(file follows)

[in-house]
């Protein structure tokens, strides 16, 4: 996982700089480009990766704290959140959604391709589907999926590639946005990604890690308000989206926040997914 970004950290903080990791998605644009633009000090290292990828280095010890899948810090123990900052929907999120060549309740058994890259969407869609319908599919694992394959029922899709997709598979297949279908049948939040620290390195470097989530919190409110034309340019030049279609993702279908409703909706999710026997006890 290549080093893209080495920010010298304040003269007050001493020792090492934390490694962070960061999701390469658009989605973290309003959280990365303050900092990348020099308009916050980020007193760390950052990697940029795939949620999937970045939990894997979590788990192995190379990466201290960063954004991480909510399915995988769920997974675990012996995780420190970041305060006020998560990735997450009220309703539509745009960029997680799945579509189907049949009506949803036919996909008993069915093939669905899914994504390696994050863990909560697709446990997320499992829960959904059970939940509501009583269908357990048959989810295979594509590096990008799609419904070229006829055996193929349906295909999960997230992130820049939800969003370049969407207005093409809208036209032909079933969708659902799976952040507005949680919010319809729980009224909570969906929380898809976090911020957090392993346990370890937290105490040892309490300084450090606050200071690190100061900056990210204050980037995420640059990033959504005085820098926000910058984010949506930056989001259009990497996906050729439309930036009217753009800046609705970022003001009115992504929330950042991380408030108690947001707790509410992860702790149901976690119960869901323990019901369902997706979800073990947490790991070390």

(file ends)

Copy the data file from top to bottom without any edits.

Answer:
[in-house]
């Protein structure tokens, strides 16, 4: 996982700089480009990766704290959140959604391709589907999926590639946005990604890690308000989206926040997914 970004950290903080990791998605644009633009000090290292990828280095010890899948810090123990900052929907999120060549309740058994890259969407869609319908599919694992394959029922899709997709598979297949279908049948939040620290390195470097989530919190409110034309340019030049279609993702279908409703909706999710026997006890 290549080093893209080495920010010298304040003269007050001493020792090492934390490694962070960061999701390469658009989605973290309003959280990365303050900092990348020099308009916050980020007193760390950052990697940029795939949620999937970045939990894997979590788990192995190379990466201290960063954004991480909510399915995988769920997974675990012996995780420190970041305060006020998560990735997450009220309703539509745009960029997680799945579509189907049949009506949803036919996909008993069915093939669905899914994504390696994050863990909560697709446990997320499992829960959904059970939940509501009583269908357990048959989810295979594509590096990008799609419904070229006829055996193929349906295909999960997230992130820049939800969003370049969407207005093409809208036209032909079933969708659902799976952040507005949680919010319809729980009224909570969906929380898809976090911020957090392993346990370890937290105490040892309490300084450090606050200071690190100061900056990210204050980037995420640059990033959504005085820098926000910058984010949506930056989001259009990497996906050729439309930036009217753009800046609705970022003001009115992504929330950042991380408030108690947001707790509410992860702790149901976690119960869901323990019901369902997706979800073990947490790991070390």